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JOHN PAUL II

GENERAL AUDIENCE

Wednesday, 14 April 2004

 

Reflection on the Octave of Easter

1. The Easter Sequence takes up the proclamation of hope that rang out at the solemn Easter Vigil: "The Lord of life was dead; now, alive, he triumphs", and gives it a new impact. These words guide the reflection of our meeting which is taking place in the luminous atmosphere of the Octave of Easter.

Christ triumphs over evil and death. This is the cry of joy that bursts from the heart of the Church during these days. Victorious over death, Jesus offers to those who accept and believe in him the gift of life that dies no longer. His death and his Resurrection therefore constitute the foundations of the Church's faith.

2. The Gospel narratives refer, sometimes in rich detail, to the meetings of the Risen Lord with the women who hurried to the tomb, and later, with the Apostles. As eye-witnesses, it is precisely they who were to be the first to proclaim the Gospel of his death and Resurrection. After Pentecost, they were to affirm fearlessly that what the Scriptures say about the Promised Messiah is fulfilled in Jesus of Nazareth.

The Church, the depository of this universal mystery of salvation, passes it on from generation to generation to the men and women of every time and place. In our time too, with the commitment of believers, we must make the proclamation of Christ, who through the power of his Spirit now lives triumphant, ring out clearly.

3. So that Christians may properly carry out this mandate entrusted to them, it is indispensable that they have a personal encounter with Christ, crucified and risen, and let the power of his love transform them. When this happens, sadness changes to joy and fear gives way to missionary enthusiasm.

John the Evangelist, for example, tells us of the Risen Christ's moving meeting with Mary Magdalene, who, having gone very early to the tomb, finds the sepulchre open and empty. She fears that the body of the Lord may have been stolen, so she is upset and weeps. But suddenly someone whom she supposes to be "the gardener" calls her by name:  "Mary!". She then recognizes him as the Teacher, "Rabboni", and recovering quickly from her distress and bewilderment, runs immediately to announce this news enthusiastically to the Eleven: "I have seen the Lord" (cf. Jn 20: 11-18).

4. "Christ my hope is arisen". With these words, the Sequence highlights an aspect of the paschal mystery that men and women today need to understand more deeply. Perturbed by latent threats of violence and death, people are in search of someone who will give them peace and security. But where can they find peace other than in the innocent Christ who reconciled sinners with the Father?
On Calvary, Divine Mercy manifested his face of love and forgiveness for everyone. In the Upper Room after his Resurrection, Jesus entrusted the Apostles with the task of being ministers of this mercy, a source of reconciliation among men and women.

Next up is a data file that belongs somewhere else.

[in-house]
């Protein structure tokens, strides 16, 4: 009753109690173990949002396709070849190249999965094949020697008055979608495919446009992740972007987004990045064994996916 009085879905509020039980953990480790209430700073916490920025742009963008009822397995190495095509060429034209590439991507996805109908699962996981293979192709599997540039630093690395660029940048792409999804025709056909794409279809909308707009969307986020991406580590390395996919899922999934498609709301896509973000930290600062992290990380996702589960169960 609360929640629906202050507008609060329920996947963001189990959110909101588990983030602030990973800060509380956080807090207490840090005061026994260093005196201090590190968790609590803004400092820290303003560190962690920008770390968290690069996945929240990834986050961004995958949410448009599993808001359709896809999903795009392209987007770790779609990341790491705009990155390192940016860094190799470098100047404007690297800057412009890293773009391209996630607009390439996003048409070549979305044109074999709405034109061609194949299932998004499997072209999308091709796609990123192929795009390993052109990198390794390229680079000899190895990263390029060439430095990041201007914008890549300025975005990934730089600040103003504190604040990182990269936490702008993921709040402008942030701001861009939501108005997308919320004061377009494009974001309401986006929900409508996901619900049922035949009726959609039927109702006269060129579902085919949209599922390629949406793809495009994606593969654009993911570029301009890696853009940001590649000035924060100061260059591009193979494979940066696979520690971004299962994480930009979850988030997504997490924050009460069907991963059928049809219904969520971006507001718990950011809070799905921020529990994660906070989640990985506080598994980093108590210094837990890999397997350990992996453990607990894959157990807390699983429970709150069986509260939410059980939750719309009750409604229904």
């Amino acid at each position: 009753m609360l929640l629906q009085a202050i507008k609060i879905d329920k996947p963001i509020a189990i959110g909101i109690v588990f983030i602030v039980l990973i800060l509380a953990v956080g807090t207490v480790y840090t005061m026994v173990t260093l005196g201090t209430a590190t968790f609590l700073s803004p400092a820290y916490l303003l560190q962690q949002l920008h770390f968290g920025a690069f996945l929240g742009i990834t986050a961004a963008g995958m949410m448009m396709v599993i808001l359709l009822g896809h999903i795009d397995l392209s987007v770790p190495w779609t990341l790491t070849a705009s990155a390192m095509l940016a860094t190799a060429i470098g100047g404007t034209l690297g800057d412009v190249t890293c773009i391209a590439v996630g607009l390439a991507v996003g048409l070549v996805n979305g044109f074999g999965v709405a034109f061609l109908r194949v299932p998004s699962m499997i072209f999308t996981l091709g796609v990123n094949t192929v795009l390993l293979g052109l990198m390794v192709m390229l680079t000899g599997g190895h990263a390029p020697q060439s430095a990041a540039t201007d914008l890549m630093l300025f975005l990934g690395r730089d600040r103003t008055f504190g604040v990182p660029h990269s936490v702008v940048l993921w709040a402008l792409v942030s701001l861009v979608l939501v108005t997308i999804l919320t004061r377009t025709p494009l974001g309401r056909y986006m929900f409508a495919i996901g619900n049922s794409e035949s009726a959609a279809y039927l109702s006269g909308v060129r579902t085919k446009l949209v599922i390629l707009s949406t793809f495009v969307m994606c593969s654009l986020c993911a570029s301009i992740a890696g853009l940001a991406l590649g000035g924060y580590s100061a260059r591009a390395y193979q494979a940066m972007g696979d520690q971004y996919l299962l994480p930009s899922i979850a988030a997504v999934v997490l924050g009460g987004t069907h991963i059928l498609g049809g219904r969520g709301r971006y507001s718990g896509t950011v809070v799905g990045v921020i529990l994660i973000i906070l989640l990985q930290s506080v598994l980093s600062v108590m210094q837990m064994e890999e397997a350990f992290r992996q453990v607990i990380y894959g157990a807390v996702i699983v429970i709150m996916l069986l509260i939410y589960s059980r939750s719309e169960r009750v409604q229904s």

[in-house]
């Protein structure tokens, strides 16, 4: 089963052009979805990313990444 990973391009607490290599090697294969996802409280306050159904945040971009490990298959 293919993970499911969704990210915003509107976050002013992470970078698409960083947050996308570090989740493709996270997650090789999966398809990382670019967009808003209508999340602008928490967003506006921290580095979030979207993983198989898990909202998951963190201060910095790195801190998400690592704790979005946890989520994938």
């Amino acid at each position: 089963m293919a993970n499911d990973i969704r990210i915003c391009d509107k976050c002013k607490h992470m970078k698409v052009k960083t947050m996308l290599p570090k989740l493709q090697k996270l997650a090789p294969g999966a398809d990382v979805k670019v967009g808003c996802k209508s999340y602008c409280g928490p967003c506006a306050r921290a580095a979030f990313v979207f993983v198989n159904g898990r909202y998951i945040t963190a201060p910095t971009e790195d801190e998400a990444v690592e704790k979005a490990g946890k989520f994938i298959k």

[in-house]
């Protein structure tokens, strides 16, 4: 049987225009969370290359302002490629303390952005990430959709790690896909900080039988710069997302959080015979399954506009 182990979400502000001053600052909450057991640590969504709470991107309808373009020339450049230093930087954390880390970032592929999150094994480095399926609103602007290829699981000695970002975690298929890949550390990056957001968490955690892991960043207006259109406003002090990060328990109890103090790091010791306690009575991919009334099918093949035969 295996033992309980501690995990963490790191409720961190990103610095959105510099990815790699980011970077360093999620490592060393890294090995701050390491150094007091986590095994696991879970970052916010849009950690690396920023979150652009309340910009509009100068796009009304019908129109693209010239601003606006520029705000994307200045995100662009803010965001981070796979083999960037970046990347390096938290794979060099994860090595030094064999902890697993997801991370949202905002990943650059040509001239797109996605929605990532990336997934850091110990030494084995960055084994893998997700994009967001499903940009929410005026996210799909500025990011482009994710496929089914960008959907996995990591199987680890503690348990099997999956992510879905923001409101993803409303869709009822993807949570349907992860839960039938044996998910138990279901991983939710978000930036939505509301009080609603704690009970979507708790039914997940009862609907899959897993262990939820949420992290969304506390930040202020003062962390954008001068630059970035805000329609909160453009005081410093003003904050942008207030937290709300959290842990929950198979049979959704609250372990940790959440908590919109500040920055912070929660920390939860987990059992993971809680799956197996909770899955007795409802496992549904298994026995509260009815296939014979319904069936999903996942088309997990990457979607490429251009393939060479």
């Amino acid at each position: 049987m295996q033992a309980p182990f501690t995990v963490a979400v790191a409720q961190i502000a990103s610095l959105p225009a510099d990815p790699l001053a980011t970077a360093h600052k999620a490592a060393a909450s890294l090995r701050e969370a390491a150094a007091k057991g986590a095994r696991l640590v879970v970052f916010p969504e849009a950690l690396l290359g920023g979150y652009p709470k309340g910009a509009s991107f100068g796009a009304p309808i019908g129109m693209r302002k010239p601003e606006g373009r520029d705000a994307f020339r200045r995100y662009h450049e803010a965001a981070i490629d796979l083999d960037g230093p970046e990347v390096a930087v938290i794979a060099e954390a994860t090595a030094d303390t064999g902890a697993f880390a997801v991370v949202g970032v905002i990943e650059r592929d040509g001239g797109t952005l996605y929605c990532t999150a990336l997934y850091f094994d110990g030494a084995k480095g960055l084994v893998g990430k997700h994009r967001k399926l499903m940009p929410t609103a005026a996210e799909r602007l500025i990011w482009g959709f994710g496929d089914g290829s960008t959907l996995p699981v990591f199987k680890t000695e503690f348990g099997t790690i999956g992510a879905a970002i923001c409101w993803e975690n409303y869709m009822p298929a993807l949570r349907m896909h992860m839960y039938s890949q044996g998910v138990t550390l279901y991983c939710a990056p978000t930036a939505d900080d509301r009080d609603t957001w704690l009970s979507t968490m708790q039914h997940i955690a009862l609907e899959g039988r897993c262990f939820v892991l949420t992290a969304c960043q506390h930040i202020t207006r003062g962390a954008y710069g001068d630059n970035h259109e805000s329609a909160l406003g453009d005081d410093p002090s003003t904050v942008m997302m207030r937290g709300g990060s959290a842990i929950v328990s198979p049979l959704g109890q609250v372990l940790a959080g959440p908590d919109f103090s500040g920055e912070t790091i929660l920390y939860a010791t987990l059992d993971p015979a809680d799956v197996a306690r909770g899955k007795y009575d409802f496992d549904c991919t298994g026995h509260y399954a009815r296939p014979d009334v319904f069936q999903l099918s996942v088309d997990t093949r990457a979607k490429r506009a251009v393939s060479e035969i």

In her humility, St Faustina Kowalska was chosen to proclaim this message of light that is particularly fitting for the world of today. It is a message of hope that invites us to abandon ourselves in the hands of the Lord. "Jesus, I trust in you!", the saint liked to repeat.

May Mary, Woman of Hope and Mother of Mercy, obtain for us to personally encounter her Son, who died and rose! May she make of us tireless workers for his mercy and his peace.


To the English-speaking pilgrims and visitors

I am pleased to greet the newly-ordained deacons of the Pontifical Irish College, together with their families and friends. May you always be joyful witnesses of the Risen Lord and humble servants of God's People! Upon all the English-speaking visitors present at today's Audience, especially those from England, Ireland, Norway, Australia, the Philippines, Sri Lanka, Canada and the United States, I cordially invoke the fullness of Easter joy and peace in Jesus Christ our Saviour. Happy Easter!

To young people, the sick and the newly-weds

Lastly, my thoughts go to the young people, the sick people and the newly-weds.

I invite you, dear young people - and especially the great numbers of you who have come from various parishes in the Archdiocese of Milan and who will be making your "Profession of faith" this year - to renew your faith in the Risen Saviour. Be his enthusiastic witnesses in the Church and in society!

Dear sick people, may the light of the Resurrection that is a comfort and support to believers brighten and make fruitful your daily existence.

And may you, dear newly-weds, draw daily from the Paschal Mystery the spiritual strength to nourish your families and to help them grow spiritually.

 



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